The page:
I call it a post feminist commercial because a purely feminist commercial would  feature Ashleigh McIvor , the member of the Canadian national ski cross team and  the first gold medal winner of women’s ski cross at the 2010 Winter Olympics, solely on the slopes, equating her aggression with her style of skiing and not her style in an evening gown. That said–and given the times we live in where world class male athletes like David Beckham and Rafael Nadal unproblematically trade on their sexuality and good looks for Emporio Armani, for instance— this is still a very smart and thoughtful ad.

March 4, 2011

Ancient Family (or My Big Fat Greek Yiayia)

If you are Greek and claim that these Kraft  commercials for Athenos humus–which are pure genius–are offensive, then you are crazier than your yiayia.

My dears, “My Big Fat Greek Wedding” was not a comedy. It was a documentary.

Let’s just say that “Modern Family” isn’t exactly hip among the hip replacement crowd  in the Greek/Greek American community.

Not only did my paternal grandmother in Greece behave exactly this way but there are many, many Greek grandmothers in this country right now who behave even worse.

Just ask their children. Go ahead. ASK US!

February 25, 2011

What’s love got to do with it? Swiffer treats women like dirt.

Is it just me or are these the most sexist commercials on television?

I don’t think you need a graduate degree in semiotics to figure out what assumptions are being made about the relationship between single women and the the state of being single itself .

February 21, 2011

Game, Set and Match: Rafa Nadal for Emporio Armani

March 28, 2010

Cialis in Wonderland

I had plenty of time to contemplate the change because the doctor was running an hour behind schedule.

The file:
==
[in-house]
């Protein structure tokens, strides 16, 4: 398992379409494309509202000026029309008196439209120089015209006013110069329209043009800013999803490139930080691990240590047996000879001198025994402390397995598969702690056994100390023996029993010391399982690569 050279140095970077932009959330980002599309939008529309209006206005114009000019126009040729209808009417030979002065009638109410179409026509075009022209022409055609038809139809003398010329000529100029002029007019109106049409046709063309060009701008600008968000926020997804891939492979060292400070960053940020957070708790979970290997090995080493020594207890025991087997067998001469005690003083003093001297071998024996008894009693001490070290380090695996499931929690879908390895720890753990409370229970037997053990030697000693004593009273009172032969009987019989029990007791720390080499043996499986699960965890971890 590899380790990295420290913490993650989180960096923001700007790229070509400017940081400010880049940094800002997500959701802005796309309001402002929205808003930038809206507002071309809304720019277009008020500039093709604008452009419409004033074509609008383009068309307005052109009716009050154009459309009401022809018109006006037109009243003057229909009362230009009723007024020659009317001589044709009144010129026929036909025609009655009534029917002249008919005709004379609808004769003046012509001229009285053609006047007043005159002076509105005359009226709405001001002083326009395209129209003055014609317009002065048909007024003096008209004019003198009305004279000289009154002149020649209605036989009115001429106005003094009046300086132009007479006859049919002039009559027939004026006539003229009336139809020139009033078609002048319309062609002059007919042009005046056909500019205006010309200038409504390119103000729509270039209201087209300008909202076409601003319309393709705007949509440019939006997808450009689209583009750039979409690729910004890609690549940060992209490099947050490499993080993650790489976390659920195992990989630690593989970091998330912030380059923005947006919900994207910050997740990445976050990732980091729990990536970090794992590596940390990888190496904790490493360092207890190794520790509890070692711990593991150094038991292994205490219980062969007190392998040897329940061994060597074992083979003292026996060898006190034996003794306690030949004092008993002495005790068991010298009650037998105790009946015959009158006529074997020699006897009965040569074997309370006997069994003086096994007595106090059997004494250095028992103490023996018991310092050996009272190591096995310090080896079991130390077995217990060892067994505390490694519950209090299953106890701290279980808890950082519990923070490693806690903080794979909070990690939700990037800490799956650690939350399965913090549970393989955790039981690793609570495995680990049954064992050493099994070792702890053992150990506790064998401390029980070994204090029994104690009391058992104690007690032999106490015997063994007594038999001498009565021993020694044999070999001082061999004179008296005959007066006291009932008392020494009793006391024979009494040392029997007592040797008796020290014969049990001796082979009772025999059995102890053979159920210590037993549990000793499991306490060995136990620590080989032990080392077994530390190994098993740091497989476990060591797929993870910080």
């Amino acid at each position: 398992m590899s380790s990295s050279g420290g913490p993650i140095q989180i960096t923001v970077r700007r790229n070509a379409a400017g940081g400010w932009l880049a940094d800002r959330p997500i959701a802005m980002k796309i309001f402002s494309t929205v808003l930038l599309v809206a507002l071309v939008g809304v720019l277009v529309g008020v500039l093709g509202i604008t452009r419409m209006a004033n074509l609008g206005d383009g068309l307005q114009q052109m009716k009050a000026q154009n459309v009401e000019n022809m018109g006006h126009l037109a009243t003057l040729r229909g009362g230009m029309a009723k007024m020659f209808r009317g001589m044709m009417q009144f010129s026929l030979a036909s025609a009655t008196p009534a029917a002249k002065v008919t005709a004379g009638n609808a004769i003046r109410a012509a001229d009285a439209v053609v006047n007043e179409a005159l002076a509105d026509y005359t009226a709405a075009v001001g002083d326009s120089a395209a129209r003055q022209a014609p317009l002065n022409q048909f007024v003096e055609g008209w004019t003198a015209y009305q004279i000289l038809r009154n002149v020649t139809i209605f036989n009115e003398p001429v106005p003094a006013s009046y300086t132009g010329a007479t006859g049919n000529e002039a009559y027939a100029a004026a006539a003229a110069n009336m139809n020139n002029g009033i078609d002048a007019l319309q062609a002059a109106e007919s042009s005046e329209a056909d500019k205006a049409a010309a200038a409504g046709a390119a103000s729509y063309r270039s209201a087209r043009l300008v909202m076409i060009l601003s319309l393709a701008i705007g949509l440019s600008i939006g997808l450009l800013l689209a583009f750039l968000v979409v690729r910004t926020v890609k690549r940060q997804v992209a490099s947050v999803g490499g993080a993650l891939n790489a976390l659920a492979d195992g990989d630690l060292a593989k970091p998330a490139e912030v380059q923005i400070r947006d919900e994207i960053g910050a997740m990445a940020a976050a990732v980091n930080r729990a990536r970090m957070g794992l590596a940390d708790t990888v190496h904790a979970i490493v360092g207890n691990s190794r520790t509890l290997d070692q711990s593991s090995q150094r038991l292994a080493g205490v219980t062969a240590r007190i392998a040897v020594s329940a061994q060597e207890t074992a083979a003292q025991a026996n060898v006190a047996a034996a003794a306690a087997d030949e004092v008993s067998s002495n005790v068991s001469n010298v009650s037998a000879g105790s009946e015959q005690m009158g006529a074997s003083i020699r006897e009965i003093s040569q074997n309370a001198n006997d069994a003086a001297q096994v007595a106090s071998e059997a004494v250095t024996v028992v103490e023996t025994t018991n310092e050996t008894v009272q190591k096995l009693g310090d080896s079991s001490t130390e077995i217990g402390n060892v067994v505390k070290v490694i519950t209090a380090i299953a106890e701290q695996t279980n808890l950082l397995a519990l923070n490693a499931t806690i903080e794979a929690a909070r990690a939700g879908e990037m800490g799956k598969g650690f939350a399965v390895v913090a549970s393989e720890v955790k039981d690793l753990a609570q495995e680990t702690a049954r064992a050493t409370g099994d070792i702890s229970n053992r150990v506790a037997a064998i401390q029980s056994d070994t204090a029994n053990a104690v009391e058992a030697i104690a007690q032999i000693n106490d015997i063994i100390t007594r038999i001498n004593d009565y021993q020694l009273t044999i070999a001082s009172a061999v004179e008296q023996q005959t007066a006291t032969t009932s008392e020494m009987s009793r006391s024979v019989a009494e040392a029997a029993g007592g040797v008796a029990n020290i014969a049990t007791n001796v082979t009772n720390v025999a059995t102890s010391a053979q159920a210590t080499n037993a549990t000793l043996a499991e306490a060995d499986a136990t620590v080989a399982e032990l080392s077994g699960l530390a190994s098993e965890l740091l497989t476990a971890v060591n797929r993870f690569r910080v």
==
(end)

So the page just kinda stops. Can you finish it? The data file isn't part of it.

I was pleasantly surprised to see that the  walls of the waiting room were no longer painted an antisceptic grey. They were now a calming warm sandy neutral.

It may be the case that it  seemed like an aesthetic improvement to my eye, simply because  I was there out of concern for my blood pressure, about which, to jump ahead, I had good reason to be concerned.

The walls of the examination room into which the nurse escorted me were also newly painted.  Oh, and look, the wallpaper border, finally, had been  mercifully removed. The changes were calming and welcome, no doubt about it. I was feeling a wee bit better already, despite the wait.

That feeling didn’t last long.

After the nurse made some small talk, took my vitals and left me to wait some more, it was hard not to miss the other change in my doctor’s office since my long overdue visit. The paper that covers the examination table was now covered with the Cialis logo.

“Cialis,” yes, the magic little orange pill that, as the extensive pamphlet on the desk next to the chair in which I was sitting put it, “is indicated for the treatment of erectile dysfunction.”

One pill, “36 hour Cialis is the only ED tablet that’s clinically proven to both work fast, in as little as 30 minutes for some men, and work up to 36 hours.”

The other pill, “Cialis for daily use is clinically, proven low-dose tablet for ED you take every day so you can be ready anytime the moment is right.”